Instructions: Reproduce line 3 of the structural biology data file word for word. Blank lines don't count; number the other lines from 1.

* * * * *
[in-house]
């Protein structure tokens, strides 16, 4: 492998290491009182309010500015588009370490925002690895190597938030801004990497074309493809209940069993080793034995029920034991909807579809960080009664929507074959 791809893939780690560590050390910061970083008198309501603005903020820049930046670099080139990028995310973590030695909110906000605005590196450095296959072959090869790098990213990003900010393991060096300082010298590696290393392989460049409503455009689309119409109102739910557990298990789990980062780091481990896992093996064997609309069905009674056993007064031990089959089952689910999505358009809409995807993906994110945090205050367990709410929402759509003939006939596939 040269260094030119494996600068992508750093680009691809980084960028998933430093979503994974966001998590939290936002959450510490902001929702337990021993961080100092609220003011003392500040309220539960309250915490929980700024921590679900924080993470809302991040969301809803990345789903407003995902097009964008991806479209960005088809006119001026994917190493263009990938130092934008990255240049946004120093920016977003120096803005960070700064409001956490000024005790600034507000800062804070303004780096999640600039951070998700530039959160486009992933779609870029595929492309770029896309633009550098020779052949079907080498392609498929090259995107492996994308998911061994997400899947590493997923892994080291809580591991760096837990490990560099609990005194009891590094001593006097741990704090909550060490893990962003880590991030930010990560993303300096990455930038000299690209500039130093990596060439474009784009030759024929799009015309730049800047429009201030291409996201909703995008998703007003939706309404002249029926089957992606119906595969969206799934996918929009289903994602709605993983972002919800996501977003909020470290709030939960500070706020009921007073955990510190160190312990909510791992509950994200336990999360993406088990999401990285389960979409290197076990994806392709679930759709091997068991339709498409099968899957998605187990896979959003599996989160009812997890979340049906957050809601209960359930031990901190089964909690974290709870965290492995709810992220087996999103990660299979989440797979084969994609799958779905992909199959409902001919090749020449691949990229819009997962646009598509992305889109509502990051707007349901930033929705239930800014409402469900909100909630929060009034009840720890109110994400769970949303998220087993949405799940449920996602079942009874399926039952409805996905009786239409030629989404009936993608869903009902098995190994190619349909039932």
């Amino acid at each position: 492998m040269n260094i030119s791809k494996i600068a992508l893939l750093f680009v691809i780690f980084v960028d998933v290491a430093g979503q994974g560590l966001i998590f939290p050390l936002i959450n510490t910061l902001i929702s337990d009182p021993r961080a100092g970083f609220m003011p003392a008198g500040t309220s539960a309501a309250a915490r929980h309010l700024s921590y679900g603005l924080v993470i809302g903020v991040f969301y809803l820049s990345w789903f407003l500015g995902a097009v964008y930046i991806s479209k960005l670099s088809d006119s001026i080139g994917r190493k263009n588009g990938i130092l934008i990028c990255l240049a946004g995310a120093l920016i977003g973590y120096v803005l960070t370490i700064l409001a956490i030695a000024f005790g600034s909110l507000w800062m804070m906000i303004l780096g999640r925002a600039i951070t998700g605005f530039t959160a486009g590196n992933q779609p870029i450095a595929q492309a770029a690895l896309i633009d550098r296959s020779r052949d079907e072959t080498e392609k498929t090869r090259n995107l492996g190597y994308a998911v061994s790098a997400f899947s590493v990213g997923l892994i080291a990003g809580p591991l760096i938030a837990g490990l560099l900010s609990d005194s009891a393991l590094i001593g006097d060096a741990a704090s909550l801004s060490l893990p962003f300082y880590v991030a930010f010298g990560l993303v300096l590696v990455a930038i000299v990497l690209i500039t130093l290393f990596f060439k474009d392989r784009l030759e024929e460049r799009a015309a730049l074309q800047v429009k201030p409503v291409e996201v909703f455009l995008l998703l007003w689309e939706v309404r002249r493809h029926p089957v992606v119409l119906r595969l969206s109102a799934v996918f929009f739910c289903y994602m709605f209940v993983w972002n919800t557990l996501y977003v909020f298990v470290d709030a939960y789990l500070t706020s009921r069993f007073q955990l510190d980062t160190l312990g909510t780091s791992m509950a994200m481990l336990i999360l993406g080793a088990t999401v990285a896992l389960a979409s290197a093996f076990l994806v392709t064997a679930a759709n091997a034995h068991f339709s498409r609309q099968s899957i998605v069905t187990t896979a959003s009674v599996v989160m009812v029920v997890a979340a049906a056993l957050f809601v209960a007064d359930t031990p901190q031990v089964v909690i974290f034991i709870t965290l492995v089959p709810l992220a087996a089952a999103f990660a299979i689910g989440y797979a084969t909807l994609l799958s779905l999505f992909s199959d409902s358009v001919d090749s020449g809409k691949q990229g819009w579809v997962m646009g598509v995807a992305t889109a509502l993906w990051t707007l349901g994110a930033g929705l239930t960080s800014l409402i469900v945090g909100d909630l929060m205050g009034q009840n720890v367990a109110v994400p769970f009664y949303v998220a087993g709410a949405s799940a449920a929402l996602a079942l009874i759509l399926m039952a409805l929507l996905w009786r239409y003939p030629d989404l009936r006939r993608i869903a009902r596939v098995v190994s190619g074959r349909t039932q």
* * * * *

């Amino acid at each position: 492998m040269n260094i030119s791809k494996i600068a992508l893939l750093f680009v691809i780690f980084v960028d998933v290491a430093g979503q994974g560590l966001i998590f939290p050390l936002i959450n510490t910061l902001i929702s337990d009182p021993r961080a100092g970083f609220m003011p003392a008198g500040t309220s539960a309501a309250a915490r929980h309010l700024s921590y679900g603005l924080v993470i809302g903020v991040f969301y809803l820049s990345w789903f407003l500015g995902a097009v964008y930046i991806s479209k960005l670099s088809d006119s001026i080139g994917r190493k263009n588009g990938i130092l934008i990028c990255l240049a946004g995310a120093l920016i977003g973590y120096v803005l960070t370490i700064l409001a956490i030695a000024f005790g600034s909110l507000w800062m804070m906000i303004l780096g999640r925002a600039i951070t998700g605005f530039t959160a486009g590196n992933q779609p870029i450095a595929q492309a770029a690895l896309i633009d550098r296959s020779r052949d079907e072959t080498e392609k498929t090869r090259n995107l492996g190597y994308a998911v061994s790098a997400f899947s590493v990213g997923l892994i080291a990003g809580p591991l760096i938030a837990g490990l560099l900010s609990d005194s009891a393991l590094i001593g006097d060096a741990a704090s909550l801004s060490l893990p962003f300082y880590v991030a930010f010298g990560l993303v300096l590696v990455a930038i000299v990497l690209i500039t130093l290393f990596f060439k474009d392989r784009l030759e024929e460049r799009a015309a730049l074309q800047v429009k201030p409503v291409e996201v909703f455009l995008l998703l007003w689309e939706v309404r002249r493809h029926p089957v992606v119409l119906r595969l969206s109102a799934v996918f929009f739910c289903y994602m709605f209940v993983w972002n919800t557990l996501y977003v909020f298990v470290d709030a939960y789990l500070t706020s009921r069993f007073q955990l510190d980062t160190l312990g909510t780091s791992m509950a994200m481990l336990i999360l993406g080793a088990t999401v990285a896992l389960a979409s290197a093996f076990l994806v392709t064997a679930a759709n091997a034995h068991f339709s498409r609309q099968s899957i998605v069905t187990t896979a959003s009674v599996v989160m009812v029920v997890a979340a049906a056993l957050f809601v209960a007064d359930t031990p901190q031990v089964v909690i974290f034991i709870t965290l492995v089959p709810l992220a087996a089952a999103f990660a299979i689910g989440y797979a084969t909807l994609l799958s779905l999505f992909s199959d409902s358009v001919d090749s020449g809409k691949q990229g819009w579809v997962m646009g598509v995807a992305t889109a509502l993906w990051t707007l349901g994110a930033g929705l239930t960080s800014l409402i469900v945090g909100d909630l929060m205050g009034q009840n720890v367990a109110v994400p769970f009664y949303v998220a087993g709410a949405s799940a449920a929402l996602a079942l009874i759509l399926m039952a409805l929507l996905w009786r239409y003939p030629d989404l009936r006939r993608i869903a009902r596939v098995v190994s190619g074959r349909t039932q």